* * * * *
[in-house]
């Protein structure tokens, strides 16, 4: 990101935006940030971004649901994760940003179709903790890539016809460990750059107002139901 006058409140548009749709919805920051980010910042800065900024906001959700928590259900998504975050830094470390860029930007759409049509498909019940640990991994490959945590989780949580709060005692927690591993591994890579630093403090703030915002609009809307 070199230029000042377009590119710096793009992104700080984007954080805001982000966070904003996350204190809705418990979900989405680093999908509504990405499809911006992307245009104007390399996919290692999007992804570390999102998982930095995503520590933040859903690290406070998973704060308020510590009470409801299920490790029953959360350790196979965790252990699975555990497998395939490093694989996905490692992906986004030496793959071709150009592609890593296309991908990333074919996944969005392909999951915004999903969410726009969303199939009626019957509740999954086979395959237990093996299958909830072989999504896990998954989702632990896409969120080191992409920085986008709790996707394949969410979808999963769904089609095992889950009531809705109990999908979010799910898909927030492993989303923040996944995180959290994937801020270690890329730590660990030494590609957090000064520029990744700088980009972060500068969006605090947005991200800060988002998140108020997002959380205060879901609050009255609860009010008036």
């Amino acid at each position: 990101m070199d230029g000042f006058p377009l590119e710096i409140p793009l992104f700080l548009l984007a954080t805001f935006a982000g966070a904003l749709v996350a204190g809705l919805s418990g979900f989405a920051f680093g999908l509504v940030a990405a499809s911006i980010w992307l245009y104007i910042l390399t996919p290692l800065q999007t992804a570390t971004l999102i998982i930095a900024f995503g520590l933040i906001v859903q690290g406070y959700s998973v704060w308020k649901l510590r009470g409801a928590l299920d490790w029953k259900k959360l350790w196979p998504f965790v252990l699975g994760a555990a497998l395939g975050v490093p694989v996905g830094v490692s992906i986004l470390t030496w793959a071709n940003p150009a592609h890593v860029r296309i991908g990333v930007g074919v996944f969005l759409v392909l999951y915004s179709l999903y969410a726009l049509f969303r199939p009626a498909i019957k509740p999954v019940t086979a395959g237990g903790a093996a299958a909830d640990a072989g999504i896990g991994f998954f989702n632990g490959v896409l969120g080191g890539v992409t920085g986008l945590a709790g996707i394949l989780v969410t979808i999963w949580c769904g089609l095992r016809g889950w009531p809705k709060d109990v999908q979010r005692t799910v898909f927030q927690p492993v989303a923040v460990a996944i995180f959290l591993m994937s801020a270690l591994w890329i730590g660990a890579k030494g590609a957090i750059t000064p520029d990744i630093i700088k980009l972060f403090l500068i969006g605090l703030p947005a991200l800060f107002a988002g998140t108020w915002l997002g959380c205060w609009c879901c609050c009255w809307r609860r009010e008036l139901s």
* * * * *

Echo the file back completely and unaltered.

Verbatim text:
[in-house]
């Protein structure tokens, strides 16, 4: 990101935006940030971004649901994760940003179709903790890539016809460990750059107002139901 006058409140548009749709919805920051980010910042800065900024906001959700928590259900998504975050830094470390860029930007759409049509498909019940640990991994490959945590989780949580709060005692927690591993591994890579630093403090703030915002609009809307 070199230029000042377009590119710096793009992104700080984007954080805001982000966070904003996350204190809705418990979900989405680093999908509504990405499809911006992307245009104007390399996919290692999007992804570390999102998982930095995503520590933040859903690290406070998973704060308020510590009470409801299920490790029953959360350790196979965790252990699975555990497998395939490093694989996905490692992906986004030496793959071709150009592609890593296309991908990333074919996944969005392909999951915004999903969410726009969303199939009626019957509740999954086979395959237990093996299958909830072989999504896990998954989702632990896409969120080191992409920085986008709790996707394949969410979808999963769904089609095992889950009531809705109990999908979010799910898909927030492993989303923040996944995180959290994937801020270690890329730590660990030494590609957090000064520029990744700088980009972060500068969006605090947005991200800060988002998140108020997002959380205060879901609050009255609860009010008036």
């Amino acid at each position: 990101m070199d230029g000042f006058p377009l590119e710096i409140p793009l992104f700080l548009l984007a954080t805001f935006a982000g966070a904003l749709v996350a204190g809705l919805s418990g979900f989405a920051f680093g999908l509504v940030a990405a499809s911006i980010w992307l245009y104007i910042l390399t996919p290692l800065q999007t992804a570390t971004l999102i998982i930095a900024f995503g520590l933040i906001v859903q690290g406070y959700s998973v704060w308020k649901l510590r009470g409801a928590l299920d490790w029953k259900k959360l350790w196979p998504f965790v252990l699975g994760a555990a497998l395939g975050v490093p694989v996905g830094v490692s992906i986004l470390t030496w793959a071709n940003p150009a592609h890593v860029r296309i991908g990333v930007g074919v996944f969005l759409v392909l999951y915004s179709l999903y969410a726009l049509f969303r199939p009626a498909i019957k509740p999954v019940t086979a395959g237990g903790a093996a299958a909830d640990a072989g999504i896990g991994f998954f989702n632990g490959v896409l969120g080191g890539v992409t920085g986008l945590a709790g996707i394949l989780v969410t979808i999963w949580c769904g089609l095992r016809g889950w009531p809705k709060d109990v999908q979010r005692t799910v898909f927030q927690p492993v989303a923040v460990a996944i995180f959290l591993m994937s801020a270690l591994w890329i730590g660990a890579k030494g590609a957090i750059t000064p520029d990744i630093i700088k980009l972060f403090l500068i969006g605090l703030p947005a991200l800060f107002a988002g998140t108020w915002l997002g959380c205060w609009c879901c609050c009255w809307r609860r009010e008036l139901s």